Sage Integration Enters Market With Goal to Solidify National Footprint
Newly appointed COO John Nemerofsky discusses the rebranding of the combined operations of AYSCO Security Consultants and DTS Security.
KENT, Ohio — Meet the newest entrant to the systems integration community, Sage Integration. The company, based here, officially hung out a shingle earlier this month following the merging and rebranding of AYSCO Security Consultants and DTS Security, two leading regional providers under the umbrella of Talisman Capital Partners.
Leadership at the newly established company has set its sights on creating a national footprint by way of organic growth and acquiring other regional systems integrators. Sage will leverage the financial might of Talisman Capital to pursue its strategic growth initiatives. Based in Columbus, Ohio, the private investment firm manages the wealth of the Walter family, whose patriarch Robert Walter created Cardinal Health in the 1970s. Publicly traded since 1983, the multinational health care services company is among the highest revenue generating companies in the United States.
Security industry veteran John Nemerofsky recently joined the Sage Integration executive team as COO to spearhead the rebranding effort and help guide the company forward. Nemerofsky, a member of SSI’s editorial advisory board, initially served as a consultant to AYSCO following his July 2019 departure from CGL Technologies, where he served as president for more than three years.
AYSCO, a vision analytics and Cloud-based access control specialist founded by Rod Bragg, was acquired by Talisman Capital in 2018. A deal for Atlanta-based DTS Security, led by its president, Rick Leighton, followed in 2019. Bragg and Leighton remain with Sage Integration as director of operations and director of sales, respectively. The Sage leadership team is headed by CEO Eric Frasier, who has held executive-level positions at global investment management companies and has led several private companies.
“When I was consulting and they wanted me to come on board, my decision really got made because Eric made it clear he really wanted to transform the customer experience by empowering our employees like never before,” Nemerofsky tells SSI.
That theme of empowering employees would eventually lead to a central focal point in rebranding the combined AYSCO and DTS organizations. “As we started to talk about Sage and what we wanted to convey — you see the logo, it is a spear,” Nemerofsky explains. “We want the employees to be our tip of the spear, so they’re empowered to deliver best results to the customer. We drive that message every day to empower them to make decisions and take care of the customer.”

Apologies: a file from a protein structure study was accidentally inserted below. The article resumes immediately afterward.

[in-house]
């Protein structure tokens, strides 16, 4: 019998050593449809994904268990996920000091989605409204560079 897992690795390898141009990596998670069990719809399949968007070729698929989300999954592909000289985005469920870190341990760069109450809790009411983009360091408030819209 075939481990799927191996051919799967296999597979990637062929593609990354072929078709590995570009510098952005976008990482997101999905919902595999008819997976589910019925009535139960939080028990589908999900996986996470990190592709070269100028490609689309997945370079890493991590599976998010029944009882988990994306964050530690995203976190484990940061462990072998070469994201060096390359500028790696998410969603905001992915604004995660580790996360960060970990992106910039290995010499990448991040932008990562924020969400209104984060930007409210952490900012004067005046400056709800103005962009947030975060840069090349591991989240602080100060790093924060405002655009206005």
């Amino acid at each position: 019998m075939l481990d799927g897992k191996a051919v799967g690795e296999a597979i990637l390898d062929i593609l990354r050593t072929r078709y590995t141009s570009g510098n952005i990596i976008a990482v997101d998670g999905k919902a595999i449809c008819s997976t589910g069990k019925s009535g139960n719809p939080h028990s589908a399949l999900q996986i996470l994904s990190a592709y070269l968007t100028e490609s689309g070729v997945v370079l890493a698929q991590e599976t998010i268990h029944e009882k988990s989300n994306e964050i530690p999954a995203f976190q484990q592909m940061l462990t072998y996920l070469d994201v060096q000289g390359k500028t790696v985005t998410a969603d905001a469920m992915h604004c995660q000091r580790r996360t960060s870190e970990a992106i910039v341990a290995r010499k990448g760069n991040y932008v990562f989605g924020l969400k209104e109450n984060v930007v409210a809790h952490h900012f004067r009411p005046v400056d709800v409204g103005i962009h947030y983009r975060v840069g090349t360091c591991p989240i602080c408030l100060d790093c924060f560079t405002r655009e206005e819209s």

A fast-evolving marketplace and increasing sophistication around integrating physical security and cybersecurity solutions is transforming how customer satisfaction is attained. To achieve new levels of competencies and exceed customer service expectations, Sage is implementing a series of customer experience measurements. These include the Net Promoter Score (NPS) management tool for every service call and installation. Based on an index ranging from -100 to 100, the NPS measures the willingness of customers to recommend a company’s products or services to others.
“Measuring efficiencies and utilization and customer satisfaction are key to what we do,” Nemerofsky says.
With around 60 employees, Sage Integration staffs brick-and-mortar locations in Kent, Ohio, and Atlanta. From the formerly branded AYSCO office in Kent, the company services access control and surveillance systems at thousands of substations, many of them unmanned, for FirstEnergy Corp., along with supporting the electric utility’s corporate offices. Other key enterprise clients include Home Depot, a customer relationship first garnered by Leighton at DTS. Now under the Sage brand, technicians service not the retailer’s big box stores, but its 65 corporate campuses across the U.S. and in 19 other countries.
“The corporate campuses have safe harbor areas with bullet-resistant glass and Kevlar-lined walls. They’re putting in bomb detection, X-ray machines for mail trucks and box trucks and tractor trailers. Before the mail gets delivered, it’s already scanned to see if there’s anything to detect,” Nemerofsky says. “So that’s some of the uniqueness that’s come along with DTS, and we also have a great sales leader in Rick Leigthon, who worked with me back at Stanley Black & Decker.”